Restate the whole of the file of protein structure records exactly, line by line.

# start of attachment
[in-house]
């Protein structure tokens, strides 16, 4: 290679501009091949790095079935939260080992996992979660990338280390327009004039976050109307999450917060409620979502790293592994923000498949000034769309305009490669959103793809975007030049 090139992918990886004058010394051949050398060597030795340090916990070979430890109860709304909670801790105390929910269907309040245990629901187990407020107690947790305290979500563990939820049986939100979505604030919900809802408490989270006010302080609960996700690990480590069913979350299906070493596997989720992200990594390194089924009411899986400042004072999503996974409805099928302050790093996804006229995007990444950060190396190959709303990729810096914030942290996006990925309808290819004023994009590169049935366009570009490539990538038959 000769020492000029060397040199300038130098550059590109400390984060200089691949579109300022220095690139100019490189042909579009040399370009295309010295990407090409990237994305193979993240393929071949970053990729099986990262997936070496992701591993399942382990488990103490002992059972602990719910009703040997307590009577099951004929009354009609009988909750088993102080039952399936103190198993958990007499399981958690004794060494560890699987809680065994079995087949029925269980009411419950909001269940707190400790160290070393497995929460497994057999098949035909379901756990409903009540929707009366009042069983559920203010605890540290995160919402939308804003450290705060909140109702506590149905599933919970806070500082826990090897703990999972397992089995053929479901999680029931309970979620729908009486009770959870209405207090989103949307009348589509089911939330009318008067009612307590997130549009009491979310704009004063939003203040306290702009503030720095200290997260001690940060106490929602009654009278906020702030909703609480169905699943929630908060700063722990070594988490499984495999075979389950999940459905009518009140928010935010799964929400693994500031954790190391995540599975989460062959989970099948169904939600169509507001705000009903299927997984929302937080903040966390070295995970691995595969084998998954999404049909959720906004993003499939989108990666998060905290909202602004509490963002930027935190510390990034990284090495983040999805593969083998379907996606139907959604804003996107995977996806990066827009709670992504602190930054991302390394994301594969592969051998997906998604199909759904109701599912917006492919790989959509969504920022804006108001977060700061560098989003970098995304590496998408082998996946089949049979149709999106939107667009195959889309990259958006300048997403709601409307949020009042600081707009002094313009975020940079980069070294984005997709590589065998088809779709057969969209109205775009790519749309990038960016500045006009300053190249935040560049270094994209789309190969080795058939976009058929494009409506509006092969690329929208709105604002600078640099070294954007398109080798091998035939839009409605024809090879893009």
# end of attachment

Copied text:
[in-house]
């Protein structure tokens, strides 16, 4: 290679501009091949790095079935939260080992996992979660990338280390327009004039976050109307999450917060409620979502790293592994923000498949000034769309305009490669959103793809975007030049 090139992918990886004058010394051949050398060597030795340090916990070979430890109860709304909670801790105390929910269907309040245990629901187990407020107690947790305290979500563990939820049986939100979505604030919900809802408490989270006010302080609960996700690990480590069913979350299906070493596997989720992200990594390194089924009411899986400042004072999503996974409805099928302050790093996804006229995007990444950060190396190959709303990729810096914030942290996006990925309808290819004023994009590169049935366009570009490539990538038959 000769020492000029060397040199300038130098550059590109400390984060200089691949579109300022220095690139100019490189042909579009040399370009295309010295990407090409990237994305193979993240393929071949970053990729099986990262997936070496992701591993399942382990488990103490002992059972602990719910009703040997307590009577099951004929009354009609009988909750088993102080039952399936103190198993958990007499399981958690004794060494560890699987809680065994079995087949029925269980009411419950909001269940707190400790160290070393497995929460497994057999098949035909379901756990409903009540929707009366009042069983559920203010605890540290995160919402939308804003450290705060909140109702506590149905599933919970806070500082826990090897703990999972397992089995053929479901999680029931309970979620729908009486009770959870209405207090989103949307009348589509089911939330009318008067009612307590997130549009009491979310704009004063939003203040306290702009503030720095200290997260001690940060106490929602009654009278906020702030909703609480169905699943929630908060700063722990070594988490499984495999075979389950999940459905009518009140928010935010799964929400693994500031954790190391995540599975989460062959989970099948169904939600169509507001705000009903299927997984929302937080903040966390070295995970691995595969084998998954999404049909959720906004993003499939989108990666998060905290909202602004509490963002930027935190510390990034990284090495983040999805593969083998379907996606139907959604804003996107995977996806990066827009709670992504602190930054991302390394994301594969592969051998997906998604199909759904109701599912917006492919790989959509969504920022804006108001977060700061560098989003970098995304590496998408082998996946089949049979149709999106939107667009195959889309990259958006300048997403709601409307949020009042600081707009002094313009975020940079980069070294984005997709590589065998088809779709057969969209109205775009790519749309990038960016500045006009300053190249935040560049270094994209789309190969080795058939976009058929494009409506509006092969690329929208709105604002600078640099070294954007398109080798091998035939839009409605024809090879893009």